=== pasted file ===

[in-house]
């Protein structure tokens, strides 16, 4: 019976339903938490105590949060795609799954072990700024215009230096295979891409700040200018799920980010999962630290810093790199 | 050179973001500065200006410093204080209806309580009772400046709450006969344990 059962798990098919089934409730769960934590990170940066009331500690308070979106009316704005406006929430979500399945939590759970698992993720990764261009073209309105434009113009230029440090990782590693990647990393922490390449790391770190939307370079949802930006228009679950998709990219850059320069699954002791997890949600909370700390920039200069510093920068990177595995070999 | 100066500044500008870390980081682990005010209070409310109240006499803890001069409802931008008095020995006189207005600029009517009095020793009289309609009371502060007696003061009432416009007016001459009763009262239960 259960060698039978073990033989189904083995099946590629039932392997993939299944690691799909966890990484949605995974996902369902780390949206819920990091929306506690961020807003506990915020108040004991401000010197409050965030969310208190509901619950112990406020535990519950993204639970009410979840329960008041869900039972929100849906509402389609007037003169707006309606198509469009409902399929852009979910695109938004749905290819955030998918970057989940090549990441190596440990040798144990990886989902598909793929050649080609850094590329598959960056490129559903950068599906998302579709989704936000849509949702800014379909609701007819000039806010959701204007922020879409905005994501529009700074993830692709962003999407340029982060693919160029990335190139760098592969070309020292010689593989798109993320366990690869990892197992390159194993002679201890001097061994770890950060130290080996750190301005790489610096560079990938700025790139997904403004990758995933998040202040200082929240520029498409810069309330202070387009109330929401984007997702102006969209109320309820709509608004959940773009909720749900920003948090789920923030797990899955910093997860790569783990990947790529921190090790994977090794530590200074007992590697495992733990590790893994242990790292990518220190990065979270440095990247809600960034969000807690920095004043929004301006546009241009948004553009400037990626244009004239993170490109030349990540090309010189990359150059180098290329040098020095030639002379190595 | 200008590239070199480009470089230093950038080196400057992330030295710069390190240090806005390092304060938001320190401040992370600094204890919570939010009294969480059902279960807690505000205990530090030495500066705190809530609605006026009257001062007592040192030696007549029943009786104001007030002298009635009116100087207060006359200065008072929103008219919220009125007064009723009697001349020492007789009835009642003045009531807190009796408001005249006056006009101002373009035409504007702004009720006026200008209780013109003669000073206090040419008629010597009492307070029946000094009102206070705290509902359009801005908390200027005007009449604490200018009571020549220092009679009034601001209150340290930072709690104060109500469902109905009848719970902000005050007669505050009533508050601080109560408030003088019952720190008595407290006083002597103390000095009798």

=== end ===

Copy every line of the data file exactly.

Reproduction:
[in-house]
């Protein structure tokens, strides 16, 4: 019976339903938490105590949060795609799954072990700024215009230096295979891409700040200018799920980010999962630290810093790199 | 050179973001500065200006410093204080209806309580009772400046709450006969344990 059962798990098919089934409730769960934590990170940066009331500690308070979106009316704005406006929430979500399945939590759970698992993720990764261009073209309105434009113009230029440090990782590693990647990393922490390449790391770190939307370079949802930006228009679950998709990219850059320069699954002791997890949600909370700390920039200069510093920068990177595995070999 | 100066500044500008870390980081682990005010209070409310109240006499803890001069409802931008008095020995006189207005600029009517009095020793009289309609009371502060007696003061009432416009007016001459009763009262239960 259960060698039978073990033989189904083995099946590629039932392997993939299944690691799909966890990484949605995974996902369902780390949206819920990091929306506690961020807003506990915020108040004991401000010197409050965030969310208190509901619950112990406020535990519950993204639970009410979840329960008041869900039972929100849906509402389609007037003169707006309606198509469009409902399929852009979910695109938004749905290819955030998918970057989940090549990441190596440990040798144990990886989902598909793929050649080609850094590329598959960056490129559903950068599906998302579709989704936000849509949702800014379909609701007819000039806010959701204007922020879409905005994501529009700074993830692709962003999407340029982060693919160029990335190139760098592969070309020292010689593989798109993320366990690869990892197992390159194993002679201890001097061994770890950060130290080996750190301005790489610096560079990938700025790139997904403004990758995933998040202040200082929240520029498409810069309330202070387009109330929401984007997702102006969209109320309820709509608004959940773009909720749900920003948090789920923030797990899955910093997860790569783990990947790529921190090790994977090794530590200074007992590697495992733990590790893994242990790292990518220190990065979270440095990247809600960034969000807690920095004043929004301006546009241009948004553009400037990626244009004239993170490109030349990540090309010189990359150059180098290329040098020095030639002379190595 | 200008590239070199480009470089230093950038080196400057992330030295710069390190240090806005390092304060938001320190401040992370600094204890919570939010009294969480059902279960807690505000205990530090030495500066705190809530609605006026009257001062007592040192030696007549029943009786104001007030002298009635009116100087207060006359200065008072929103008219919220009125007064009723009697001349020492007789009835009642003045009531807190009796408001005249006056006009101002373009035409504007702004009720006026200008209780013109003669000073206090040419008629010597009492307070029946000094009102206070705290509902359009801005908390200027005007009449604490200018009571020549220092009679009034601001209150340290930072709690104060109500469902109905009848719970902000005050007669505050009533508050601080109560408030003088019952720190008595407290006083002597103390000095009798």